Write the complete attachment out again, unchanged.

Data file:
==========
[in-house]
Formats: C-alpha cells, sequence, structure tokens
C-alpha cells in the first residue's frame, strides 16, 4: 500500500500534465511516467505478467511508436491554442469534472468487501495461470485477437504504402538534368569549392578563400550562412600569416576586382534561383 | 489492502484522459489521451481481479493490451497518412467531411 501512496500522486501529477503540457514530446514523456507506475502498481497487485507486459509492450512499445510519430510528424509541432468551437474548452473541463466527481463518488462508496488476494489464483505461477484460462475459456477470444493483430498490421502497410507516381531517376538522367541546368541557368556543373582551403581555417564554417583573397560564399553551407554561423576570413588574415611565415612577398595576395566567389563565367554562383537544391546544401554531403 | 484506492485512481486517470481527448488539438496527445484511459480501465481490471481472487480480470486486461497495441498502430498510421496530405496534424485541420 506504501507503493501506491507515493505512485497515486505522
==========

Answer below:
[in-house]
Formats: C-alpha cells, sequence, structure tokens
C-alpha cells in the first residue's frame, strides 16, 4: 500500500500534465511516467505478467511508436491554442469534472468487501495461470485477437504504402538534368569549392578563400550562412600569416576586382534561383 | 489492502484522459489521451481481479493490451497518412467531411 501512496500522486501529477503540457514530446514523456507506475502498481497487485507486459509492450512499445510519430510528424509541432468551437474548452473541463466527481463518488462508496488476494489464483505461477484460462475459456477470444493483430498490421502497410507516381531517376538522367541546368541557368556543373582551403581555417564554417583573397560564399553551407554561423576570413588574415611565415612577398595576395566567389563565367554562383537544391546544401554531403 | 484506492485512481486517470481527448488539438496527445484511459480501465481490471481472487480480470486486461497495441498502430498510421496530405496534424485541420 506504501507503493501506491507515493505512485497515486505522